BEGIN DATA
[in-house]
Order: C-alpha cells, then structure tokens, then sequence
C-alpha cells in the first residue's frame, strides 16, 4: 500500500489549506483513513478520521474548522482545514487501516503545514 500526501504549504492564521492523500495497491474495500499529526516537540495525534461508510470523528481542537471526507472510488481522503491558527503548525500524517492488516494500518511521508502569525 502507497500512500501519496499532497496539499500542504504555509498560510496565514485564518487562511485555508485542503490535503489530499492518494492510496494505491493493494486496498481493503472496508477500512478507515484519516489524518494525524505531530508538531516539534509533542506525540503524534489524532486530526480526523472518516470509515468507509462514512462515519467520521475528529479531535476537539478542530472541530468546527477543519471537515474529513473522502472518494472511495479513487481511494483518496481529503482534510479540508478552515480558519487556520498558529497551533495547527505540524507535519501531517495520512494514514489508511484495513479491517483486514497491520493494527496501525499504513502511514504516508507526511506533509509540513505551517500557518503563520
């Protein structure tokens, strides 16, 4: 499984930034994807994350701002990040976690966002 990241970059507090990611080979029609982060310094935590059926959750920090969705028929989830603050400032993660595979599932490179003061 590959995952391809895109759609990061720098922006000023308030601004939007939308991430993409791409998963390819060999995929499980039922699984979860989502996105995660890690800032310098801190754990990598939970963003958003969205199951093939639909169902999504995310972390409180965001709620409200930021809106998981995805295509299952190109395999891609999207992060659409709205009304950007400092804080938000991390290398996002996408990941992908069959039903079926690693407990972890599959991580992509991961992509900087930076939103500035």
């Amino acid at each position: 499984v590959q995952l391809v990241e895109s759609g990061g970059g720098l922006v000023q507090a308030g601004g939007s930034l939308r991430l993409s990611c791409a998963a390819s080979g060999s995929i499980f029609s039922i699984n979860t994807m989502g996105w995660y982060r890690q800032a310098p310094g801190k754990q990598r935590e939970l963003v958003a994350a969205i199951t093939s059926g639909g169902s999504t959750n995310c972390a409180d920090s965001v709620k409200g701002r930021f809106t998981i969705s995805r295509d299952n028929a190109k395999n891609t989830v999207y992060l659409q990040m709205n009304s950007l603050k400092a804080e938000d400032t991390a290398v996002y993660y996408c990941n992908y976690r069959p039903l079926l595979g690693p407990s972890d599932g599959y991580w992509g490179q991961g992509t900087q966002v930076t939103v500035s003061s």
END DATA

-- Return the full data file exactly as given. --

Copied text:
[in-house]
Order: C-alpha cells, then structure tokens, then sequence
C-alpha cells in the first residue's frame, strides 16, 4: 500500500489549506483513513478520521474548522482545514487501516503545514 500526501504549504492564521492523500495497491474495500499529526516537540495525534461508510470523528481542537471526507472510488481522503491558527503548525500524517492488516494500518511521508502569525 502507497500512500501519496499532497496539499500542504504555509498560510496565514485564518487562511485555508485542503490535503489530499492518494492510496494505491493493494486496498481493503472496508477500512478507515484519516489524518494525524505531530508538531516539534509533542506525540503524534489524532486530526480526523472518516470509515468507509462514512462515519467520521475528529479531535476537539478542530472541530468546527477543519471537515474529513473522502472518494472511495479513487481511494483518496481529503482534510479540508478552515480558519487556520498558529497551533495547527505540524507535519501531517495520512494514514489508511484495513479491517483486514497491520493494527496501525499504513502511514504516508507526511506533509509540513505551517500557518503563520
């Protein structure tokens, strides 16, 4: 499984930034994807994350701002990040976690966002 990241970059507090990611080979029609982060310094935590059926959750920090969705028929989830603050400032993660595979599932490179003061 590959995952391809895109759609990061720098922006000023308030601004939007939308991430993409791409998963390819060999995929499980039922699984979860989502996105995660890690800032310098801190754990990598939970963003958003969205199951093939639909169902999504995310972390409180965001709620409200930021809106998981995805295509299952190109395999891609999207992060659409709205009304950007400092804080938000991390290398996002996408990941992908069959039903079926690693407990972890599959991580992509991961992509900087930076939103500035």
């Amino acid at each position: 499984v590959q995952l391809v990241e895109s759609g990061g970059g720098l922006v000023q507090a308030g601004g939007s930034l939308r991430l993409s990611c791409a998963a390819s080979g060999s995929i499980f029609s039922i699984n979860t994807m989502g996105w995660y982060r890690q800032a310098p310094g801190k754990q990598r935590e939970l963003v958003a994350a969205i199951t093939s059926g639909g169902s999504t959750n995310c972390a409180d920090s965001v709620k409200g701002r930021f809106t998981i969705s995805r295509d299952n028929a190109k395999n891609t989830v999207y992060l659409q990040m709205n009304s950007l603050k400092a804080e938000d400032t991390a290398v996002y993660y996408c990941n992908y976690r069959p039903l079926l595979g690693p407990s972890d599932g599959y991580w992509g490179q991961g992509t900087q966002v930076t939103v500035s003061s």